"I'll change the phrase," he said; and in slow, deliberate tones he went on, "_Sam duvida um Patagao_" (A Patagonian, undoubtedly).

No response still.

"DIZEIME!" said Paganel (Answer me).

But no answer came.

"_Vos compriendeis?_" (Do you understand?) shouted Paganel, at the very top of his voice, as if he would burst his throat.

Evidently the Indian did not understand, for he replied in Spanish,

"_No comprendo_" (I do not understand).

It was Paganel's turn now to be amazed. He pushed his spectacles right down over his nose, as if greatly irritated, and said,

"I'll be hanged if I can make out one word of his infernal patois. It is Araucanian, that's certain!"

"Not a bit of it!" said Glenarvan. "It was Spanish he spoke."

And addressing the Patagonian, he repeated the word, "ESPANOL?" (Spanish?).

"_Si, si_" (yes, yes) replied the Indian.

Paganel's surprise became absolute stupefaction. The Major and his cousin exchanged sly glances, and McNabbs said, mischievously, with a look of fun on his face, "Ah, ah, my worthy friend; is this another of your misadventures? You seem to have quite a monopoly of them."

"What!" said Paganel, pricking up his ear.

"Yes, it's clear enough the man speaks Spanish."


"Yes, he certainly speaks Spanish. Perhaps it is some other language you have been studying all this time instead of--"

But Paganel would not allow him to proceed. He shrugged his shoulders, and said stiffly,

"You go a little too far, Major."

"Well, how is it that you don't understand him then?"

"Why, of course, because the man speaks badly," replied the learned geographer, getting impatient.

"He speaks badly; that is to say, because you can't understand him," returned the Major coolly.

"Come, come, McNabbs," put in Glenarvan, "your supposition is quite inadmissable. However DISTRAIT our friend Paganel is, it is hardly likely he would study one language for another."

"Well, Edward--or rather you, my good Paganel--explain it then."

"I explain nothing. I give proof. Here is the book I use daily, to practice myself in the difficulties of the Spanish language. Examine it for yourself, Major," he said, handing him a volume in a very ragged condition, which he had brought up, after a long rummage, from the depths of one of his numerous pockets. "Now you can see whether I am imposing on you," he continued, indignantly.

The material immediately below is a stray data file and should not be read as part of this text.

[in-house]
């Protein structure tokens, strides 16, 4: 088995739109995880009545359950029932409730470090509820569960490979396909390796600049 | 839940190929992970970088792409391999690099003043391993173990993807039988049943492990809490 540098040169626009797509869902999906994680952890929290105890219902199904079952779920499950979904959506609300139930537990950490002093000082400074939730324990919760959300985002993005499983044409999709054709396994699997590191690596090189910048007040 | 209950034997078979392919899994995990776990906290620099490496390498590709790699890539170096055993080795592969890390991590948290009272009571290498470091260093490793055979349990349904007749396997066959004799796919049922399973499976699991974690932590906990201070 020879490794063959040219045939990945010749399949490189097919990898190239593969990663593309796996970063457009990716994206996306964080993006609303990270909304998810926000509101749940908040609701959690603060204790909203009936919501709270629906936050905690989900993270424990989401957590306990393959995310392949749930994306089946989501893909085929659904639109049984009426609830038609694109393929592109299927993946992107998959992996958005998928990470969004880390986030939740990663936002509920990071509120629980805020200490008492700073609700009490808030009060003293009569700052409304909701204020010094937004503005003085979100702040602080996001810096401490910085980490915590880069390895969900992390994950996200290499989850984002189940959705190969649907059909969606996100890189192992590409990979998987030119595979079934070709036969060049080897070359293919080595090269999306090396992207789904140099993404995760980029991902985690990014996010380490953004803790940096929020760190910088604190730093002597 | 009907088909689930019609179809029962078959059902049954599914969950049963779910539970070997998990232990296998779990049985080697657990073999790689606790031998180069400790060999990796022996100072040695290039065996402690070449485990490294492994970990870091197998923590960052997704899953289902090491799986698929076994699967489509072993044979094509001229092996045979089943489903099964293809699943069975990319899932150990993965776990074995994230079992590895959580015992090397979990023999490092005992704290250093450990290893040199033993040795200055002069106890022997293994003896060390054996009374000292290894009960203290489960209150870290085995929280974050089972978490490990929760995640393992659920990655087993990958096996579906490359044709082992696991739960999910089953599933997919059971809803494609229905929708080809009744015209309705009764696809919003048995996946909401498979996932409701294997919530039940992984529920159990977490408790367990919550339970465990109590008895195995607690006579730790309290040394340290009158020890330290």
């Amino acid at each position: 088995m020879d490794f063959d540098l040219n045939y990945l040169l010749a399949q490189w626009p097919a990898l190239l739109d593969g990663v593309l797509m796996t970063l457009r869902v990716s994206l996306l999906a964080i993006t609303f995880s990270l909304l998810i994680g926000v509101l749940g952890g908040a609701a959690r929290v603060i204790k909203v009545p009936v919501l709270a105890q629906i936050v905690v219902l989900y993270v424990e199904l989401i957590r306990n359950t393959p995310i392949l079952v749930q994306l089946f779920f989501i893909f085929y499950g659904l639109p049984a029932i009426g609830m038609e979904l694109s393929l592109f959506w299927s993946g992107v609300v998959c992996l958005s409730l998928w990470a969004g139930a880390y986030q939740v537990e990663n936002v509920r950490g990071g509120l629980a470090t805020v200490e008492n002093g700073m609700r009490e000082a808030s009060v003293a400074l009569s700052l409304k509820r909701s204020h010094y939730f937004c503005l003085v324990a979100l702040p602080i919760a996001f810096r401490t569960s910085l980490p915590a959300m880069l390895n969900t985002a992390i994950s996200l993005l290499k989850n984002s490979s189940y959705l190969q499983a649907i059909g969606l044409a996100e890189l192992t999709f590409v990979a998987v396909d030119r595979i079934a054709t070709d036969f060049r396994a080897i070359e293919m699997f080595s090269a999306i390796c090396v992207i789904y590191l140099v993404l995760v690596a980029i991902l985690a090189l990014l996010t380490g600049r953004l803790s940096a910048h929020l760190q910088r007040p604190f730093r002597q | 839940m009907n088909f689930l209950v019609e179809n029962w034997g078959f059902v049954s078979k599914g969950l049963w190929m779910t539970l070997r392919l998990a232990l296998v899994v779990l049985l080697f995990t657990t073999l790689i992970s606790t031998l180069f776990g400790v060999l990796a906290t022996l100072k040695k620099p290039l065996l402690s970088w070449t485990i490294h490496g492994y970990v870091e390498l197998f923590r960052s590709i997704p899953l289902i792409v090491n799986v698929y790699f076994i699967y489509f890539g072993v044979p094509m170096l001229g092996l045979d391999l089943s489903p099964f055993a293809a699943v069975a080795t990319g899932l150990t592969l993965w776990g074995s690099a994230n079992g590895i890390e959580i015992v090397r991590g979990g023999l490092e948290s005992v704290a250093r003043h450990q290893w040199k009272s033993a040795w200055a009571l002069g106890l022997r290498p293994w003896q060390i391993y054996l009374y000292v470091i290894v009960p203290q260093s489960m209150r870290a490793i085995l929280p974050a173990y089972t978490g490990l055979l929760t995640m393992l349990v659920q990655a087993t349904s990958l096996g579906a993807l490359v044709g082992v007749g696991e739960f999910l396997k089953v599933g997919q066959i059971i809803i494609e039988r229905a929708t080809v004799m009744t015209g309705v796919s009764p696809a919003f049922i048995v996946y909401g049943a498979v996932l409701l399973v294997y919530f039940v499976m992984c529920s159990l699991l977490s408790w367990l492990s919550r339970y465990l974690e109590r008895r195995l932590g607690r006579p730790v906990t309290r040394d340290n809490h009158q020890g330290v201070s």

"And what's the name of this book?" asked the Major, as he took it from his hand.

"The LUSIADES, an admirable epic, which--"

"The LUSIADES!" exclaimed Glenarvan.

"Yes, my friend, the LUSIADES of the great Camoens, neither more nor less."

"Camoens!" repeated Glenarvan; "but Paganel, my unfortunate fellow, Camoens was a Portuguese! It is Portuguese you have been learning for the last six weeks!"

"Camoens! LUISADES! Portuguese!" Paganel could not say more. He looked vexed, while his companions, who had all gathered round, broke out in a furious burst of laughter.

The Indian never moved a muscle of his face. He quietly awaited the explanation of this incomprehensible mirth.

"Fool, idiot, that I am!" at last uttered Paganel. "Is it really a fact? You are not joking with me? It is what I have actually been doing? Why, it is a second confusion of tongues, like Babel. Ah me! alack-a-day! my friends, what is to become of me? To start for India and arrive at Chili! To learn Spanish and talk Portuguese! Why, if I go on like this, some day I shall be throwing myself out of the window instead of my cigar!"

To hear Paganel bemoan his misadventures and see his comical discomfiture, would have upset anyone's gravity. Besides, he set the example himself, and said:

"Laugh away, my friends, laugh as loud as you like; you can't laugh at me half as much as I laugh at myself!"

"But, I say," said the Major, after a minute, "this doesn't alter the fact that we have no interpreter."

"Oh, don't distress yourself about that," replied Paganel, "Portuguese and Spanish are so much alike that I made a mistake; but this very resemblance will be a great help toward rectifying it. In a very short time I shall be able to thank the Patagonian in the language he speaks so well."

Paganel was right.

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